• When looking at how people communicate, females were more likely to use techniques associated with politeness including smiling and tentative language that included buffering and apologizing.
  • Although the area of nonverbal recognition shows some mixed results, overall, it appears that females are better at identifying nonverbal expressions especially those related to fear, sadness and anger.

This is a great paper and worth a full read if you are interested in this material.

Thanks for listening to Sex and Why!

seX & whY Episode 24, Part 1: Sex and Gender Differences in Conflict

Jeannette WolfePodcast Episodes

Show Notes for Episode Twenty-Four of seX & whY: Sex and Gender Differences in Conflict, Part 1

Host: Jeannette Wolfe
Guest: Joyce Benenson, lecturer of evolutionary biology at Harvard and author of the book Warriors and Worriers

Here is a link to Dr Benenson’s book Warriors and Worriers.

This book dives deep into the evolutionary roots of human behavior and Dr Benenson makes a very clear and well referenced case that human males and females have evolved from slightly different playbooks.  The root of this difference is sexual selection in that adaptions and behaviors that optimize the chance that a male’s DNA gets into the next generation are slightly different than a female’s, specifically Benenson asserts that a female’s strategy relies more heavily on keeping herself and her children physically safe and healthy. Innate differences may then by amplified or attenuated by sociocultural norms and experiences that shape an individual’s “expected behavior.”

Some bullet points from her work

  • Evolutionary biology focuses heavily on the behavior of non-human primates
  • Much of the behavior observed in other primates can also be seen in humans
  • When studying human behavior, it can be very hard to untangle behavior rooted in biological sex versus sociocultural influence. This is because the two are tightly interwoven and even if you intentionally raise your child to be “gender blind”, the child will still be exposed to significant gendered expectations by peers and broader societal exposures.
  • Many of the behaviors seen in adult humans can be visibly observed by watching pre-school children.
  • Boys and girls (for this podcast we are concentrating on the book ends of the gender spectrum: boys/men and girls/women) typically exhibit different behaviors as children.
  • Boys are more likely to participate in rough and tumble play and are more comfortable with hierarchy and rotating allegiances in groups. Girls prefer playing in smaller groups of two and three. Many girls find in quite difficult to participate in larger groups consisting only of females, as they feel increased pressure to effectively navigate the different relationships within that group.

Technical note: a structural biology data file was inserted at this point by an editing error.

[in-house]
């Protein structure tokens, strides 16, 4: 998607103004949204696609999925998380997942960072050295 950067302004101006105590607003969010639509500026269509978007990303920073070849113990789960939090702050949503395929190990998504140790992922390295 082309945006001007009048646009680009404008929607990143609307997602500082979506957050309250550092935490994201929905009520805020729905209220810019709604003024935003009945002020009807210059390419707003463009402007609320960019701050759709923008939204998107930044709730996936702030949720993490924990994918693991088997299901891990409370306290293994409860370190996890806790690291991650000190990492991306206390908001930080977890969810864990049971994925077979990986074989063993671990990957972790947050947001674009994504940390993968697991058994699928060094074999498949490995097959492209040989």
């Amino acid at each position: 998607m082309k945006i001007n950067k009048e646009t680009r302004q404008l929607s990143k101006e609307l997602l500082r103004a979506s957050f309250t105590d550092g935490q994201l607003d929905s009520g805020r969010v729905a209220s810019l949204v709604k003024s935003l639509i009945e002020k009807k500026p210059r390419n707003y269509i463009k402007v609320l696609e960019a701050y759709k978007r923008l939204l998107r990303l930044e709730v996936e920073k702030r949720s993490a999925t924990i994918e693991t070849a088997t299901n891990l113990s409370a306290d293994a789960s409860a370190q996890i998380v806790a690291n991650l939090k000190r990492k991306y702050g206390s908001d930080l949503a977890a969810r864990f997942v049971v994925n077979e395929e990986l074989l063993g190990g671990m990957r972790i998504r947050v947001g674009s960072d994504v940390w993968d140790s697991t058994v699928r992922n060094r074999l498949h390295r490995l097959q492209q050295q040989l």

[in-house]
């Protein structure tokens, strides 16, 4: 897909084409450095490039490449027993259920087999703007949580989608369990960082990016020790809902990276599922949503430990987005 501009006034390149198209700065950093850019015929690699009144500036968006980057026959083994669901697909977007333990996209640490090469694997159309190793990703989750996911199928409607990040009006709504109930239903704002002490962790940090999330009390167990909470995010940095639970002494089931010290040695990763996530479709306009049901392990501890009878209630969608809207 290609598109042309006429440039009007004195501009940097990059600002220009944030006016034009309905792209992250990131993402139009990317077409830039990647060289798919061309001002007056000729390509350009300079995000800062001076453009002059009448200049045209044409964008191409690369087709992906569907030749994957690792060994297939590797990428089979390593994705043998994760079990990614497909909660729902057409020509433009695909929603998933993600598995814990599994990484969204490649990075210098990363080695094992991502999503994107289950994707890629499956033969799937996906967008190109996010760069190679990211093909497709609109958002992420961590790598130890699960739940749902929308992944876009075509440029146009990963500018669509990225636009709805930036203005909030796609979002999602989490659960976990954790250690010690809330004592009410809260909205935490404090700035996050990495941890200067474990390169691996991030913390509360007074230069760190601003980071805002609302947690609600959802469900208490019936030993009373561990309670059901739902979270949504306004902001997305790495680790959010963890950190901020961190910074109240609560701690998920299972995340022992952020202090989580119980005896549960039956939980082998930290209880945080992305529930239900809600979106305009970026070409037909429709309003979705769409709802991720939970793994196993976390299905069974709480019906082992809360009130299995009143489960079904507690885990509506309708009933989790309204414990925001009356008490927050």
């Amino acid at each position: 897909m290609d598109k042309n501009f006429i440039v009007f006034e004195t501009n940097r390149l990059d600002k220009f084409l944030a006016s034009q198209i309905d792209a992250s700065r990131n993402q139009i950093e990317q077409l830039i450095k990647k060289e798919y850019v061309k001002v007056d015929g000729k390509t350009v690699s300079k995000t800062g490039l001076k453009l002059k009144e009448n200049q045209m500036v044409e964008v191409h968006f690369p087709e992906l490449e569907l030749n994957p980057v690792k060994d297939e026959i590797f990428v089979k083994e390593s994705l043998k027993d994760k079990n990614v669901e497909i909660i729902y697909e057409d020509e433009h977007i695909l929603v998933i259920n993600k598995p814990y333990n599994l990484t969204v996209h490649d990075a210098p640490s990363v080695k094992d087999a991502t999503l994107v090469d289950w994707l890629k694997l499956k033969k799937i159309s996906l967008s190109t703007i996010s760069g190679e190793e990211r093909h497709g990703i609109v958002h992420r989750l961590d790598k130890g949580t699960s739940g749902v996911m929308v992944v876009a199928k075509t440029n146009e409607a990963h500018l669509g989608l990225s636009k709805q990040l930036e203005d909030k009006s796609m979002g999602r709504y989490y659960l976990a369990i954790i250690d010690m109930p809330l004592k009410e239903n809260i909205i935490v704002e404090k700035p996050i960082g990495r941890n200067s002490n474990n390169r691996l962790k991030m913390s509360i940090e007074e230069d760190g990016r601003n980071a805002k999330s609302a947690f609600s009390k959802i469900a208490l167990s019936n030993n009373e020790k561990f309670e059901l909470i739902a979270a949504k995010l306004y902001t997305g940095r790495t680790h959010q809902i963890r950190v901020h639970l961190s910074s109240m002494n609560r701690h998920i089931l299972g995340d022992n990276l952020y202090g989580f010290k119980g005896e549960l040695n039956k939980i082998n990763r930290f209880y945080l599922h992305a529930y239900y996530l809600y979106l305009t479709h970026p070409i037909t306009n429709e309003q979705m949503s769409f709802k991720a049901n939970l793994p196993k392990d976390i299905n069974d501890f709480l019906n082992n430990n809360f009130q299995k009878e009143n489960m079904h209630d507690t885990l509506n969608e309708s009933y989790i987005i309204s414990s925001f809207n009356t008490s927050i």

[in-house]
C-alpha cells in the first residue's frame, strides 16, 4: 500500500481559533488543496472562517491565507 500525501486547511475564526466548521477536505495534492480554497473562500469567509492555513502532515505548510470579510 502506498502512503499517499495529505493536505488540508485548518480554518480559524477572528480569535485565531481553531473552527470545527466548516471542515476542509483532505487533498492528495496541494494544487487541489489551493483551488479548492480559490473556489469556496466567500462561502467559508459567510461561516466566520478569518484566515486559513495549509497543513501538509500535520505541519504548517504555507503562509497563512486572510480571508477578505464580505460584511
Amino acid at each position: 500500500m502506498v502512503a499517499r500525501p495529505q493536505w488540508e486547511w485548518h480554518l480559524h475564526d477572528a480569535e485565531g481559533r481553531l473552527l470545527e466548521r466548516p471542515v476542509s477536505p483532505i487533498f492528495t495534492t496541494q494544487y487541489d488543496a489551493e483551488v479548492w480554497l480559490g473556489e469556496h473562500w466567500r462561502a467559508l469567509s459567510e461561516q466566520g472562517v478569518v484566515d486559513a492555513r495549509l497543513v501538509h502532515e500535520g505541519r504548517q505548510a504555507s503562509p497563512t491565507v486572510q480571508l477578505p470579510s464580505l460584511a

• Chimpanzees, like human males, are two of the few species that engage in “warfare” or systematic behavior to attack other groups of their own species. Groups of male chimpanzees that are good at this behavior enhance the survival of the rest of their group by expanding food and territory. Benenson believes some of this warfare behavior has genetically evolved into humans and that it is  further enhanced by learned sociocultural practices.
  • Benenson has extensively studied conflict and how males and females have different evolutionary consequences to direct aggression. She strongly believes that females are wired to avoid direct conflict to optimize their physical ability to bear and rear children to their own reproductive age.

This is Dr Benenson’s study that looked at how much time two players spent interacting with each other after the conclusion of a  competitive sports match. It showed that men typically engaged longer with their opponent than did women. She theorizes this behavior suggests that men tend to be more agile in realigning these relationships because the relationship may be needed for a future allegiance (i.e.  in war or hunting.)

Please tune in next month for Part 2 of this series.

seX & whY Episode 23, Part 2: Issues Surrounding Men’s Health

Jeannette WolfePodcast Episodes

Show Notes for Episode Twenty-Three of seX & whY: Issues Surrounding Men’s Health, Part 2

Host: Jeannette Wolfe
Peter Baker – Director of Global Action on Men’s Health
Twitter: @pbmenshealth @globalmenhealth

Dominick Shattuck has a PhD in psychology and does Global Health Work at Johns Hopkins Bloomberg School of Public Health

Main topics discussed:

Challenges and barriers associated with optimizing men’s mental health and the role of men in reproductive health-related issues.

Men’s mental health is important not just for men but for the health of communities. Maladaptive coping mechanisms such as substance use disorder and aggression can impact gender-based violence, sexual and reproductive health, and the well-being of children. Part of tackling gender-based violence needs to include helping men better manage anger and stress.

Barriers to mental health for men

From a young age, many boys are taught to suck things up and not show signs of physical or emotional weakness. They also may struggle to find words to adequately articulate their emotional state or to appropriately label the challenges which they are experiencing.  This may be further confounded by social media in which most posted photos portray men as carefree and perfect which can leave the viewer feeling inadequate and questioning their masculinity. Today many men may also have decreased contact with their extended families and thus may miss out on many of the informal connections and conversations that have historically helped men cope with common life challenges.